Tax-exempt municipal bond funds and stock index funds, which generate few capital gains, are best kept in taxable accounts. And know this: Assuming a 7% return, switching $25,000 from the average stock mutual fund that charges 1.4% of assets to an exchange-traded equity index fund that charges 0.2% nets you an extra $20,000 over 20 years.
POSSIBILITY NO. 2: A 2008-style financial crisis and bear market come roaring in
Whatever moves Washington makes in the next few months, there are no quick solutions to the $16 trillion of federal debt. Across the Atlantic, deep divides in the eurozone between creditor and debtor nations stymie solutions, and more of the continent is drifting into recession. "The U.S. and European debt problems present significant risks to the economy through at least 2013," says Thomas Forester, manager of Forester Value.
Of course, there are plenty of other events, some you can think of, others that would be a complete surprise, that could trigger a financial panic and tumbling world markets.
Who is most at risk: A severe bear market, if you're just starting out in your career, is a good thing. It is especially damaging, on the other hand, when you're about to retire or have hung up the briefcase recently. Since you have little opportunity to rebuild your savings, you can end up facing a menu of unappetizing options: postponing your retirement, retiring anyway and taking the chance that you'll run out of money in your old age, or cutting your withdrawals materially.
WHAT TO DO:
Lean toward low-risk assets. Dividend-paying stocks and alternative assets such as commodities and real estate have delivered returns similar to the broad market over the long term, yet with less risk.
In fact, an analysis of the lowest volatility stocks, published in The Journal of Portfolio Management, found that between 1968 and 2005 these equities delivered returns one percentage point higher on average than the overall market with 25% less risk.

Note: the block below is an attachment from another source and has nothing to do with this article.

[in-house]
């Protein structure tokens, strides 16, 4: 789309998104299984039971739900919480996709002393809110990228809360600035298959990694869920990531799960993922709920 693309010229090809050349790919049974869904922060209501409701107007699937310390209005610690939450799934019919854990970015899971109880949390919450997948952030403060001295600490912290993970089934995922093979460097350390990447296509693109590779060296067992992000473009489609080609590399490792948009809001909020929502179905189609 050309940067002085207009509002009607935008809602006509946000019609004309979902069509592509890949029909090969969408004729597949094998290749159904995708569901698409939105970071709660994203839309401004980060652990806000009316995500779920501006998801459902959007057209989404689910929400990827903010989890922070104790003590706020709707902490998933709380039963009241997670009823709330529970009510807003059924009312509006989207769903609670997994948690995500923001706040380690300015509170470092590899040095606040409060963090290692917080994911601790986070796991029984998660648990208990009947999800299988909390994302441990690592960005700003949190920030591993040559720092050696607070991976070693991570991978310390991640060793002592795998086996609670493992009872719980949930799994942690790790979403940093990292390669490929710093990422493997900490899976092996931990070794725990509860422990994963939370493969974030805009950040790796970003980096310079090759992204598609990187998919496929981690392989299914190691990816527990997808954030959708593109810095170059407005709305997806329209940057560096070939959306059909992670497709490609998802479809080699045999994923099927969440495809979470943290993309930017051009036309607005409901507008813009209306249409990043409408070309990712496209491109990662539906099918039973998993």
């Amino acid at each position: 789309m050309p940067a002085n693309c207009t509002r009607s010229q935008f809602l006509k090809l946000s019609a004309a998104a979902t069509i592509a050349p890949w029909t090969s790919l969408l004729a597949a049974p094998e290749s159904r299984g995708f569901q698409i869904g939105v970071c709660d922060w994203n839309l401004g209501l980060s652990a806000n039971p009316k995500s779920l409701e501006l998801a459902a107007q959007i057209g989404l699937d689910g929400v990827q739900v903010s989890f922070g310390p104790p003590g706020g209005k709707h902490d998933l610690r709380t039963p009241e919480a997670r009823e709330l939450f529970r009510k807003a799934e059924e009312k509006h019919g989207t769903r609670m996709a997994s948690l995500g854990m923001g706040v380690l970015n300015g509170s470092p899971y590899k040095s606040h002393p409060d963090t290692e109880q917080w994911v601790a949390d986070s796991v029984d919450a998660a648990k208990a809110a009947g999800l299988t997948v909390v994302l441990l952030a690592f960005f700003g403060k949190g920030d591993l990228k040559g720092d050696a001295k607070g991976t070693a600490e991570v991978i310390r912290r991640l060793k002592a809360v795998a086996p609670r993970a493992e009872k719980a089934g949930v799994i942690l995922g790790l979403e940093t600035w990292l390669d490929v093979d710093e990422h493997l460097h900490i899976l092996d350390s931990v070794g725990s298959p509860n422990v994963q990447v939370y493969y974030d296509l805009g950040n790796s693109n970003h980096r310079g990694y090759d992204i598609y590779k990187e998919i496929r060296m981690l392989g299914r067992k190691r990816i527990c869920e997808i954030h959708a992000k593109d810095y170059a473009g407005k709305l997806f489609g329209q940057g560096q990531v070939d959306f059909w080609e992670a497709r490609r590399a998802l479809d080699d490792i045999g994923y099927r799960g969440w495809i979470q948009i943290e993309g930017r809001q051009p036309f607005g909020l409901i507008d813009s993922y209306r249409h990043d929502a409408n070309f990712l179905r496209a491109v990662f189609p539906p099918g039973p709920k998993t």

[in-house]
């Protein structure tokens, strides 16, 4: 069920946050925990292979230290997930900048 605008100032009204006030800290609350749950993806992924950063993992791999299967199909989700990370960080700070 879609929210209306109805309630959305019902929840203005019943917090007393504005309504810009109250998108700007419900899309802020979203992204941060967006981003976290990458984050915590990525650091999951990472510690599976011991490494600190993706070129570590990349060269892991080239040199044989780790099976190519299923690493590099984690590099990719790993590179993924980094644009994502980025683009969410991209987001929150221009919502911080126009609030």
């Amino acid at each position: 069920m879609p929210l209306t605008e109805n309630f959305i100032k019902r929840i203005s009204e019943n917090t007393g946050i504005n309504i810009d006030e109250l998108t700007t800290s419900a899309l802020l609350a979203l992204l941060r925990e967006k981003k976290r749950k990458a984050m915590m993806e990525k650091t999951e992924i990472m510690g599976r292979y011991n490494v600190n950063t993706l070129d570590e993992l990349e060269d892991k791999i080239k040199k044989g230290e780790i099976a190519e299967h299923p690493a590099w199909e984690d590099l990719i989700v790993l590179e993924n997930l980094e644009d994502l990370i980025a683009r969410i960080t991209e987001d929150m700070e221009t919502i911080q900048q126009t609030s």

Of course, since 2008 safety-seeking investors have been rushing into these investments, which is likely to limit the potential for future outsize gains. If you are near or in retirement, though, goal No. 1 is to inflict no harm, so it makes sense to tilt toward safety.
A moderate-risk investor might hold a 50% stock/50% bond portfolio well into retirement, says Portfolio Solutions adviser Rick Ferri. Your asset mix might include 30% in U.S. equities, including high-quality dividend-paying stocks, 15% in foreign equities, and 5% in REITs.
In fixed income, you would avoid long-term bonds, which are most affected by interest rate moves, and spread your holdings among intermediate issues (30%), high-yield securities (10%), and TIPS, Treasury bonds that offer inflation protection (10%).
Adjust to the times. When you were working and got a bonus, you spent more. When times were lean, you spent less. Keep doing that once you stop working.
"It's important to revisit your retirement plan and make adjustments when necessary," says T. Rowe Price financial planner Christine Fahlund. Her company found that retirees who cut their nest egg withdrawals by 25% for three years after the two bear markets of the past decade significantly improved the chances of making their money last 30 years or more.
POSSIBILITY NO. 3: Surprise! Everything turns out fine